Sermon for Year C, Proper 14 (On Isaiah 58:9b-14 & Luke 13:10-17)
Today’s Old Testament and Gospel readings both share a theme of Sabbath—the practice of intentionality, rest, and reflection, that we, as Christians, inherit from our Jewish forbearers. But they seemingly take two conflicting views. The passage from Isaiah tells us that if we refrain from trampling on the Sabbath, from pursuing our own interests on God’s holy day, then we will learn to take delight in the Lord and our lives will be like a watered garden, whose springs never fail. But in the Gospel passage, Jesus’ actions cause us to wonder whether or not he supports keeping Sabbath laws.
Unsurprisingly, today’s Christians seem collectively stumped by the confusion surrounding this gift we’ve inherited. And as such, we’ve allowed it to fall into disrepair. Like weeds in an overgrown garden, pressures for productivity and busyness have crept in, leaving our lives overcrowded and unmanageable. Today, we will look at these seemingly conflicting perspectives to try and understand just what it is that Jesus is communicating to us today. But first, I think it’d be helpful if we took a deeper look at the discipline of Sabbath.
Not long ago I heard the story of a woman named Sylvia Earle. Now 78 years old, Sylvia spent most of her career working as an oceanographer, studying the mysteries that lie hidden beneath the veil we call sea level. During a time when much attention was turned skywards for the Moon landing, Sylvia plumbed the depths of inner-space to discover a jungle of life right beneath our noses.
Slyvia’s peers know her as “Her Deepness,” a title she earned by leading the first team of women aquanauts on a dive to over 1,200 feet below sea level. There, with the aid of a small submarine trailing behind her and a now antiquated diving suit, she walked with her own two feet on the ocean floor. Her exploration lasted for over two and a half hours—about the same amount of time that Buzz Aldren spent on the Moon—but few noticed.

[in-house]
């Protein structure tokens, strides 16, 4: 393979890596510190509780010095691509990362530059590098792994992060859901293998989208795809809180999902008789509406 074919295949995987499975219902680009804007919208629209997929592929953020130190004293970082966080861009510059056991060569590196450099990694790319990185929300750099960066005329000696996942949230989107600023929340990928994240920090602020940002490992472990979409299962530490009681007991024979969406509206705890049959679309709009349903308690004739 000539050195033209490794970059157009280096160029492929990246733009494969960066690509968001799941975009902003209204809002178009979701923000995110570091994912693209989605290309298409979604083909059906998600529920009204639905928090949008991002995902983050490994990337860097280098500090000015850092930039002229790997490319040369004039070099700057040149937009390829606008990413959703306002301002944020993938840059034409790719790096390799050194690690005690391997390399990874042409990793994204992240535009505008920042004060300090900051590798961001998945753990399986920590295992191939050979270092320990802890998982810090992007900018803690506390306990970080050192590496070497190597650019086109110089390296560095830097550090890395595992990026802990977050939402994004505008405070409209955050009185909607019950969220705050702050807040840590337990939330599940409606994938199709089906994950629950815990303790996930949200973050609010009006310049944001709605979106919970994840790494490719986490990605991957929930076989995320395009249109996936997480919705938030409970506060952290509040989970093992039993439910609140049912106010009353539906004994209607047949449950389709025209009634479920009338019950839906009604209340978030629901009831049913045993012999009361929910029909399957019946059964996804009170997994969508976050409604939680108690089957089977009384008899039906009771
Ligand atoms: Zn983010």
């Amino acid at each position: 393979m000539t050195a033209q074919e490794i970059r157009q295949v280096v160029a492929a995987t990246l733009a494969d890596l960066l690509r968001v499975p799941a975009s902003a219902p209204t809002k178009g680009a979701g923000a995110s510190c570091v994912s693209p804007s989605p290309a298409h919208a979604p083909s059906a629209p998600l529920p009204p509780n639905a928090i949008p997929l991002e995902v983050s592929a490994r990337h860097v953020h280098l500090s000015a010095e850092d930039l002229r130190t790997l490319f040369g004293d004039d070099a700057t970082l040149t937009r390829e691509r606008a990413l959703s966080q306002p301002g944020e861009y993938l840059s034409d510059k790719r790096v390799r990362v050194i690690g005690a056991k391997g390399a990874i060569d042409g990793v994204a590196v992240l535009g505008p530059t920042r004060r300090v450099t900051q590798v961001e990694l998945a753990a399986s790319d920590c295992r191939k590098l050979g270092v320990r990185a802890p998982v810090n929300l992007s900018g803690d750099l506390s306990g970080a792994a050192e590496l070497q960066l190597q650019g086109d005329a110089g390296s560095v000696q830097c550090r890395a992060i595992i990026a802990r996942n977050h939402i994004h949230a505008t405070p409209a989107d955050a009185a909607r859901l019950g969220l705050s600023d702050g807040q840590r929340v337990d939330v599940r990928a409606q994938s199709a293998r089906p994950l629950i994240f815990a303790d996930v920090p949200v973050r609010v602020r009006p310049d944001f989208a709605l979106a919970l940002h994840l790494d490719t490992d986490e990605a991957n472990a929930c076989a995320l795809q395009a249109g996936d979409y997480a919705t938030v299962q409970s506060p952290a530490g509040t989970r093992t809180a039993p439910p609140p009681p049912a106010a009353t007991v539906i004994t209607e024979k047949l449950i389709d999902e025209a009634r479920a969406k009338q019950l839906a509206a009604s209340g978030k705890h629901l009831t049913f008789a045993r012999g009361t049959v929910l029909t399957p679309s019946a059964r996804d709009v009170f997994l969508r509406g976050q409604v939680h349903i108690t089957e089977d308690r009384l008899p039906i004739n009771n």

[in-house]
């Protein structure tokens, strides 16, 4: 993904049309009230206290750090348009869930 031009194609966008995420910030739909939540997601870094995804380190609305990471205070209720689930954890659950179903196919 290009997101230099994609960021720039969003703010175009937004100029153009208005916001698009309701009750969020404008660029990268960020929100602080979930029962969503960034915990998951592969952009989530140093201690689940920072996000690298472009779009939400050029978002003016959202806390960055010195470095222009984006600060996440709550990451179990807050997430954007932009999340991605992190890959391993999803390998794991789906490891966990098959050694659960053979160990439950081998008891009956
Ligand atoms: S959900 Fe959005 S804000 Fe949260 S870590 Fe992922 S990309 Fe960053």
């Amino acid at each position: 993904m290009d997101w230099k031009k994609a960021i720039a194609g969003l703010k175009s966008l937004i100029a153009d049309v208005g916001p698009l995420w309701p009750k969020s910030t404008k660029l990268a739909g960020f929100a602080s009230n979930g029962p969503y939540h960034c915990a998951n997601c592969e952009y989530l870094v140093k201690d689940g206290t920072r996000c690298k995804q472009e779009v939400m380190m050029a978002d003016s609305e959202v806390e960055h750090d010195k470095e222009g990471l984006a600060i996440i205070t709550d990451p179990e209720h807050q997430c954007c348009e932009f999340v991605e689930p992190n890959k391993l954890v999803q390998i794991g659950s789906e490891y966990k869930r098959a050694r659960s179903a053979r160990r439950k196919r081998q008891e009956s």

In that vast subterranean wilderness, Sylvia found herself surrounded by tall plants in the dark currents that shimmered with bio-lumenesant light. There were crabs and fish of all shapes, colors, and sizes. She saw creatures barely describable as creatures and patches of sand that glowed when touched. After some time, she ordered the submarine to turn off its lights, so she could be fully immersed in the wonders that surrounded her.
In many ways Sabbath can be likened to her journey, for it teaches us the importance of exploring those hidden, rarely visited corners of life—of listening for the still, small Voice. With all the noise of today’s continuous stimulation (from radios, TVs, bills, and trying to stay on top of email), rare is the person who feels they can take time away for renewal. But our spiritual… and even physical health… demands this. And like Sylvia turning off the submarine lights, taking such time gives us a chance to pause and bask in God’s goodness—a time to grow still, love those we cherish, and nurture a quiet awareness of God’s presence.
When Sylvia reflects back on her life, she’s quick to point out how much has changed. Creatures never before fathomed have been brought to light. The earth’s resources have been used in new and exciting ways, transforming life as we know it. But what began with perhaps limitless optimism, has given way to a myriad of unanticipated problems.
Now, when people ask Sylvia where she would go diving, if she could go anywhere in the world, she answers, “Oh… just about any place… 50 years ago.” She says this because of all the damage that’s recently happened to underwater ecosystems. Many species of ocean creatures have been reduced to five or ten percent of what they once were… and some have been fully eradicated. Apparently, for instance, Galveston used to have Monk Seals, a species that once stretched from here to Florida. But the last Gulf Coast Seal was seen in 1952.
This highlights another facet of Sabbath—the need to exercise restraint. Failure to set limits, by allowing time for rest and replenishment, reliably precedes burnout. God modeled rest for us on the seventh day of creation and Israel received the Sabbath as a gift, after being freed from slavery—hard things to argue against.